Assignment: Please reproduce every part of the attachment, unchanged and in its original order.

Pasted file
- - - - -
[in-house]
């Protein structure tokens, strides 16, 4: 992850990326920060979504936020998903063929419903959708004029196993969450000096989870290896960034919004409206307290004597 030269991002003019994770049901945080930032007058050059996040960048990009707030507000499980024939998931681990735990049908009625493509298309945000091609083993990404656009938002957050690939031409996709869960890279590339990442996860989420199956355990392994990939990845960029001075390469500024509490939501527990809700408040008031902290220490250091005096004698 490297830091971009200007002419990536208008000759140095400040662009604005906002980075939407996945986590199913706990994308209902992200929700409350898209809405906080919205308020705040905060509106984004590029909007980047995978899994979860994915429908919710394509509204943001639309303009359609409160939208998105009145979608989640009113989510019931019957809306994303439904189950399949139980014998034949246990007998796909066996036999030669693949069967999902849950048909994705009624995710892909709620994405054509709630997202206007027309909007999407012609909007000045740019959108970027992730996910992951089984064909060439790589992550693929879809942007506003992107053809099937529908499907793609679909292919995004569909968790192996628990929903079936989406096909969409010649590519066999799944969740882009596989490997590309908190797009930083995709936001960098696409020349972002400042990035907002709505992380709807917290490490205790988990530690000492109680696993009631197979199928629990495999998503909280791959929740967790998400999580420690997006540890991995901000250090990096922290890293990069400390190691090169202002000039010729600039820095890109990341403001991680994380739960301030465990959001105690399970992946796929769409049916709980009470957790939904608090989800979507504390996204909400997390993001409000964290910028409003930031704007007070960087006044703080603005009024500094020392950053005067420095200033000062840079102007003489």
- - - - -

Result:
[in-house]
């Protein structure tokens, strides 16, 4: 992850990326920060979504936020998903063929419903959708004029196993969450000096989870290896960034919004409206307290004597 030269991002003019994770049901945080930032007058050059996040960048990009707030507000499980024939998931681990735990049908009625493509298309945000091609083993990404656009938002957050690939031409996709869960890279590339990442996860989420199956355990392994990939990845960029001075390469500024509490939501527990809700408040008031902290220490250091005096004698 490297830091971009200007002419990536208008000759140095400040662009604005906002980075939407996945986590199913706990994308209902992200929700409350898209809405906080919205308020705040905060509106984004590029909007980047995978899994979860994915429908919710394509509204943001639309303009359609409160939208998105009145979608989640009113989510019931019957809306994303439904189950399949139980014998034949246990007998796909066996036999030669693949069967999902849950048909994705009624995710892909709620994405054509709630997202206007027309909007999407012609909007000045740019959108970027992730996910992951089984064909060439790589992550693929879809942007506003992107053809099937529908499907793609679909292919995004569909968790192996628990929903079936989406096909969409010649590519066999799944969740882009596989490997590309908190797009930083995709936001960098696409020349972002400042990035907002709505992380709807917290490490205790988990530690000492109680696993009631197979199928629990495999998503909280791959929740967790998400999580420690997006540890991995901000250090990096922290890293990069400390190691090169202002000039010729600039820095890109990341403001991680994380739960301030465990959001105690399970992946796929769409049916709980009470957790939904608090989800979507504390996204909400997390993001409000964290910028409003930031704007007070960087006044703080603005009024500094020392950053005067420095200033000062840079102007003489």